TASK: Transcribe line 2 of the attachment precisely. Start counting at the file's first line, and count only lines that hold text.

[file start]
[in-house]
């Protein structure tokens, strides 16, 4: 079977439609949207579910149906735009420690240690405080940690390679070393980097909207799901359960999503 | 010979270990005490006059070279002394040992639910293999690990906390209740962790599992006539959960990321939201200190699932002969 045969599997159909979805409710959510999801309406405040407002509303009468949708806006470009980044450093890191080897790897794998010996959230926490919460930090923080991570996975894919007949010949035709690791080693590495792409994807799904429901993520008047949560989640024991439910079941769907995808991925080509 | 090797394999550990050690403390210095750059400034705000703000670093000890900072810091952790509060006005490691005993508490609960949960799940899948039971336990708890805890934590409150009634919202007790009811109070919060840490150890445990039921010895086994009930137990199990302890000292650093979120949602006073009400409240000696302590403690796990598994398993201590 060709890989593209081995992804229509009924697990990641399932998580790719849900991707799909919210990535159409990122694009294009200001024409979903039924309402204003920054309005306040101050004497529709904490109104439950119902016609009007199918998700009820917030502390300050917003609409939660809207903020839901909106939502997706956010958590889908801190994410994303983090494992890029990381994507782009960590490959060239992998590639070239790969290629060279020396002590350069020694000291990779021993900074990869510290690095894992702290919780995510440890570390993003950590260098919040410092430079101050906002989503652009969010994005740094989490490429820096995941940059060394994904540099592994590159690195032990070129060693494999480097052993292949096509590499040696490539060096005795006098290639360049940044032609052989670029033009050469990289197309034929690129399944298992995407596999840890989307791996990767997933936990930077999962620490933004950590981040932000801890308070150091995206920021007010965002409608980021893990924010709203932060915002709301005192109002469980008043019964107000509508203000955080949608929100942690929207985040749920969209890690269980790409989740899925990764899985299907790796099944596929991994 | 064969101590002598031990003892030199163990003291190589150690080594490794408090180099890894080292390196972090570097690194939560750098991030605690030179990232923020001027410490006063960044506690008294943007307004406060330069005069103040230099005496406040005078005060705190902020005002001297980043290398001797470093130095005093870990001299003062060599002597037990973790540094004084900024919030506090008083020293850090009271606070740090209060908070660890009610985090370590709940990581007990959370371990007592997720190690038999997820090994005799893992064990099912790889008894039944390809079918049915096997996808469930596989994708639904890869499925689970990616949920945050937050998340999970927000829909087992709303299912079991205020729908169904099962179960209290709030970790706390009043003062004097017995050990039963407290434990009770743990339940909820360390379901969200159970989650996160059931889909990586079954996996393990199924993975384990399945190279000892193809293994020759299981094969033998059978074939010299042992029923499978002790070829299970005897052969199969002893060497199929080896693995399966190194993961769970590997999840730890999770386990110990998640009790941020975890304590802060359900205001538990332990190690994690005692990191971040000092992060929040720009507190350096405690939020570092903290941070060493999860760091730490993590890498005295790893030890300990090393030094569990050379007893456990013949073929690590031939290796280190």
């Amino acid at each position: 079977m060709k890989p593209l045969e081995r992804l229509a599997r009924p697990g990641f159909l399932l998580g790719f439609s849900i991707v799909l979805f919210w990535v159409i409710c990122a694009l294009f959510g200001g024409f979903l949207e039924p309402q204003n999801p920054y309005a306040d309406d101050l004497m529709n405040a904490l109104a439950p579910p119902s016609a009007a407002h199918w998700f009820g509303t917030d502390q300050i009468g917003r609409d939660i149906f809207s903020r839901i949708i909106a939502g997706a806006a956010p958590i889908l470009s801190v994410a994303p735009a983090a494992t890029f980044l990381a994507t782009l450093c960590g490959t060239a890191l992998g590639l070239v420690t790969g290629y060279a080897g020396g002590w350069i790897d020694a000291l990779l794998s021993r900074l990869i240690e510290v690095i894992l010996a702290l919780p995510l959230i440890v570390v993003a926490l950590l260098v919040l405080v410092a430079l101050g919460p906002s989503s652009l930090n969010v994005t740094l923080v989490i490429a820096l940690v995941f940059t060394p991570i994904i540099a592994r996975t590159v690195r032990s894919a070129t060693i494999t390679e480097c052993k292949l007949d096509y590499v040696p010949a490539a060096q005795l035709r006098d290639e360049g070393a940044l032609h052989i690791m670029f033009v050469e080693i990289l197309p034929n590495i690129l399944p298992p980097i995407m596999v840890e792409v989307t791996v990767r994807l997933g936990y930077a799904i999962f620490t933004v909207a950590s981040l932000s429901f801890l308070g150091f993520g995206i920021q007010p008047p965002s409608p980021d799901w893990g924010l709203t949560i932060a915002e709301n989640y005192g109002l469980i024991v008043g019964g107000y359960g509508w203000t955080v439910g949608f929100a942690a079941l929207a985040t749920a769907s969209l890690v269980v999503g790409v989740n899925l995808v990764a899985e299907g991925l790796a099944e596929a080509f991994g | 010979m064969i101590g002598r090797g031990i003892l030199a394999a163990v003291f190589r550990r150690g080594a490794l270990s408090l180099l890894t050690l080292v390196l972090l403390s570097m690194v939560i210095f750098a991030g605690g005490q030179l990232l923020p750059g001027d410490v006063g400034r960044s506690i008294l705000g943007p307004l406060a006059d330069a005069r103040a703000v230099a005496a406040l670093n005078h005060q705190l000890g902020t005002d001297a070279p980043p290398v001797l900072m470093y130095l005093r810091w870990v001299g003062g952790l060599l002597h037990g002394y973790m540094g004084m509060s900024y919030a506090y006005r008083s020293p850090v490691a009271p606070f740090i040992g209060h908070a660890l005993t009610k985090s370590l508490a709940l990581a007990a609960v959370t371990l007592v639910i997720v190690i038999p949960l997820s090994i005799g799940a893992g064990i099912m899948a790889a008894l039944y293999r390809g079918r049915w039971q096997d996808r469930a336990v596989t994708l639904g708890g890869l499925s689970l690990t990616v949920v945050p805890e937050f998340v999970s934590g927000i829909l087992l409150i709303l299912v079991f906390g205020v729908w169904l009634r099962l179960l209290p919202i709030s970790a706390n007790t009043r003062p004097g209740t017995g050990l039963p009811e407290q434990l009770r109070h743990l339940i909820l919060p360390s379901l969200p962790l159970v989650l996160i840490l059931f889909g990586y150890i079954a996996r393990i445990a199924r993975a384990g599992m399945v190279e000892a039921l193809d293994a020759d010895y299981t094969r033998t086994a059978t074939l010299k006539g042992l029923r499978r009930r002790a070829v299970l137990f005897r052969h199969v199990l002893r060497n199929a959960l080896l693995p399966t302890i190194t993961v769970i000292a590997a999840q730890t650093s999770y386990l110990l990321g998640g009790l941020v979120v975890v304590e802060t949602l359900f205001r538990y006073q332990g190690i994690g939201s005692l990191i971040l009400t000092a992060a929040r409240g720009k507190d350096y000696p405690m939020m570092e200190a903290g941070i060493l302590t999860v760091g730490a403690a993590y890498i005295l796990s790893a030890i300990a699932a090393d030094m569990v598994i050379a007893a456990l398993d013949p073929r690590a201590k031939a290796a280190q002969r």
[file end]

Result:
């Protein structure tokens, strides 16, 4: 079977439609949207579910149906735009420690240690405080940690390679070393980097909207799901359960999503 | 010979270990005490006059070279002394040992639910293999690990906390209740962790599992006539959960990321939201200190699932002969 045969599997159909979805409710959510999801309406405040407002509303009468949708806006470009980044450093890191080897790897794998010996959230926490919460930090923080991570996975894919007949010949035709690791080693590495792409994807799904429901993520008047949560989640024991439910079941769907995808991925080509 | 090797394999550990050690403390210095750059400034705000703000670093000890900072810091952790509060006005490691005993508490609960949960799940899948039971336990708890805890934590409150009634919202007790009811109070919060840490150890445990039921010895086994009930137990199990302890000292650093979120949602006073009400409240000696302590403690796990598994398993201590 060709890989593209081995992804229509009924697990990641399932998580790719849900991707799909919210990535159409990122694009294009200001024409979903039924309402204003920054309005306040101050004497529709904490109104439950119902016609009007199918998700009820917030502390300050917003609409939660809207903020839901909106939502997706956010958590889908801190994410994303983090494992890029990381994507782009960590490959060239992998590639070239790969290629060279020396002590350069020694000291990779021993900074990869510290690095894992702290919780995510440890570390993003950590260098919040410092430079101050906002989503652009969010994005740094989490490429820096995941940059060394994904540099592994590159690195032990070129060693494999480097052993292949096509590499040696490539060096005795006098290639360049940044032609052989670029033009050469990289197309034929690129399944298992995407596999840890989307791996990767997933936990930077999962620490933004950590981040932000801890308070150091995206920021007010965002409608980021893990924010709203932060915002709301005192109002469980008043019964107000509508203000955080949608929100942690929207985040749920969209890690269980790409989740899925990764899985299907790796099944596929991994 | 064969101590002598031990003892030199163990003291190589150690080594490794408090180099890894080292390196972090570097690194939560750098991030605690030179990232923020001027410490006063960044506690008294943007307004406060330069005069103040230099005496406040005078005060705190902020005002001297980043290398001797470093130095005093870990001299003062060599002597037990973790540094004084900024919030506090008083020293850090009271606070740090209060908070660890009610985090370590709940990581007990959370371990007592997720190690038999997820090994005799893992064990099912790889008894039944390809079918049915096997996808469930596989994708639904890869499925689970990616949920945050937050998340999970927000829909087992709303299912079991205020729908169904099962179960209290709030970790706390009043003062004097017995050990039963407290434990009770743990339940909820360390379901969200159970989650996160059931889909990586079954996996393990199924993975384990399945190279000892193809293994020759299981094969033998059978074939010299042992029923499978002790070829299970005897052969199969002893060497199929080896693995399966190194993961769970590997999840730890999770386990110990998640009790941020975890304590802060359900205001538990332990190690994690005692990191971040000092992060929040720009507190350096405690939020570092903290941070060493999860760091730490993590890498005295790893030890300990090393030094569990050379007893456990013949073929690590031939290796280190």